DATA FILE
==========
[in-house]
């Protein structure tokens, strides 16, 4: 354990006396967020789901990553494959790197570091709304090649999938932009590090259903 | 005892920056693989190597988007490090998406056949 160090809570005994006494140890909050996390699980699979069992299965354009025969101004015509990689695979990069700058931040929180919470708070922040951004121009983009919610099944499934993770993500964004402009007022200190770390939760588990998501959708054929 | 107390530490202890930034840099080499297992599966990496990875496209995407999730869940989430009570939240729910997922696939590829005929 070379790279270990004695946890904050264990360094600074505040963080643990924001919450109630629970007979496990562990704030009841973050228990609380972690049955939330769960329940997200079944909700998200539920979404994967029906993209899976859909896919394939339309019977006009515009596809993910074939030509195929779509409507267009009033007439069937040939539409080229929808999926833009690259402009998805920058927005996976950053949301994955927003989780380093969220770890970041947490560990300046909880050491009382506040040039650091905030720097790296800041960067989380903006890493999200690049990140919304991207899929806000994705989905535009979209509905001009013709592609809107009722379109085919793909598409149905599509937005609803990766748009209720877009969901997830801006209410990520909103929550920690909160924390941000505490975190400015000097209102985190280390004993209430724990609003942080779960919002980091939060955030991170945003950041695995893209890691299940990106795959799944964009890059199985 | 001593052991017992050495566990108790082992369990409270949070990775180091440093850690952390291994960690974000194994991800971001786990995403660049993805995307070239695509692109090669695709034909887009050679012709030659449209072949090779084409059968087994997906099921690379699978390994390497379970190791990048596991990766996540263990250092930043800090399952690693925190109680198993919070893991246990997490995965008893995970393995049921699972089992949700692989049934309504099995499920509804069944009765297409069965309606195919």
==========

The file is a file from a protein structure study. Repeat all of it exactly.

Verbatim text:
[in-house]
């Protein structure tokens, strides 16, 4: 354990006396967020789901990553494959790197570091709304090649999938932009590090259903 | 005892920056693989190597988007490090998406056949 160090809570005994006494140890909050996390699980699979069992299965354009025969101004015509990689695979990069700058931040929180919470708070922040951004121009983009919610099944499934993770993500964004402009007022200190770390939760588990998501959708054929 | 107390530490202890930034840099080499297992599966990496990875496209995407999730869940989430009570939240729910997922696939590829005929 070379790279270990004695946890904050264990360094600074505040963080643990924001919450109630629970007979496990562990704030009841973050228990609380972690049955939330769960329940997200079944909700998200539920979404994967029906993209899976859909896919394939339309019977006009515009596809993910074939030509195929779509409507267009009033007439069937040939539409080229929808999926833009690259402009998805920058927005996976950053949301994955927003989780380093969220770890970041947490560990300046909880050491009382506040040039650091905030720097790296800041960067989380903006890493999200690049990140919304991207899929806000994705989905535009979209509905001009013709592609809107009722379109085919793909598409149905599509937005609803990766748009209720877009969901997830801006209410990520909103929550920690909160924390941000505490975190400015000097209102985190280390004993209430724990609003942080779960919002980091939060955030991170945003950041695995893209890691299940990106795959799944964009890059199985 | 001593052991017992050495566990108790082992369990409270949070990775180091440093850690952390291994960690974000194994991800971001786990995403660049993805995307070239695509692109090669695709034909887009050679012709030659449209072949090779084409059968087994997906099921690379699978390994390497379970190791990048596991990766996540263990250092930043800090399952690693925190109680198993919070893991246990997490995965008893995970393995049921699972089992949700692989049934309504099995499920509804069944009765297409069965309606195919």